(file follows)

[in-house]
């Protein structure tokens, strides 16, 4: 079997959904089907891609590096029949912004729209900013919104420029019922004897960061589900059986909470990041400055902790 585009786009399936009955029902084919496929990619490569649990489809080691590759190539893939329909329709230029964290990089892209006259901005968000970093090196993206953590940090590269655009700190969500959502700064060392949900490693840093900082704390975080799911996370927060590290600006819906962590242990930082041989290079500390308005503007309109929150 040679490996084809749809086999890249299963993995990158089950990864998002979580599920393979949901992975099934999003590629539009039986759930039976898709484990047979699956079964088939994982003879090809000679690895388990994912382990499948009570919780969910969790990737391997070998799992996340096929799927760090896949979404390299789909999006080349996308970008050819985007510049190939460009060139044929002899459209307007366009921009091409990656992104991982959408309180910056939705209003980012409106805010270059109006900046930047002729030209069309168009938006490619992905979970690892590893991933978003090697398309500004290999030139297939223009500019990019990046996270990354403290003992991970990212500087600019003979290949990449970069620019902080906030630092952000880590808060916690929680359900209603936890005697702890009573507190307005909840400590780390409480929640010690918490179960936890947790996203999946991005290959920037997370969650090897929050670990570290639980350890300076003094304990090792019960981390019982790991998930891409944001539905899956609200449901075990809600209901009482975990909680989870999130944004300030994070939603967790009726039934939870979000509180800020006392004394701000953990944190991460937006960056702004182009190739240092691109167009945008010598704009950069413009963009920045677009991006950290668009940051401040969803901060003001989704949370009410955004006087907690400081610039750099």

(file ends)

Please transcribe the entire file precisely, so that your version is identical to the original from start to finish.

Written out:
[in-house]
């Protein structure tokens, strides 16, 4: 079997959904089907891609590096029949912004729209900013919104420029019922004897960061589900059986909470990041400055902790 585009786009399936009955029902084919496929990619490569649990489809080691590759190539893939329909329709230029964290990089892209006259901005968000970093090196993206953590940090590269655009700190969500959502700064060392949900490693840093900082704390975080799911996370927060590290600006819906962590242990930082041989290079500390308005503007309109929150 040679490996084809749809086999890249299963993995990158089950990864998002979580599920393979949901992975099934999003590629539009039986759930039976898709484990047979699956079964088939994982003879090809000679690895388990994912382990499948009570919780969910969790990737391997070998799992996340096929799927760090896949979404390299789909999006080349996308970008050819985007510049190939460009060139044929002899459209307007366009921009091409990656992104991982959408309180910056939705209003980012409106805010270059109006900046930047002729030209069309168009938006490619992905979970690892590893991933978003090697398309500004290999030139297939223009500019990019990046996270990354403290003992991970990212500087600019003979290949990449970069620019902080906030630092952000880590808060916690929680359900209603936890005697702890009573507190307005909840400590780390409480929640010690918490179960936890947790996203999946991005290959920037997370969650090897929050670990570290639980350890300076003094304990090792019960981390019982790991998930891409944001539905899956609200449901075990809600209901009482975990909680989870999130944004300030994070939603967790009726039934939870979000509180800020006392004394701000953990944190991460937006960056702004182009190739240092691109167009945008010598704009950069413009963009920045677009991006950290668009940051401040969803901060003001989704949370009410955004006087907690400081610039750099």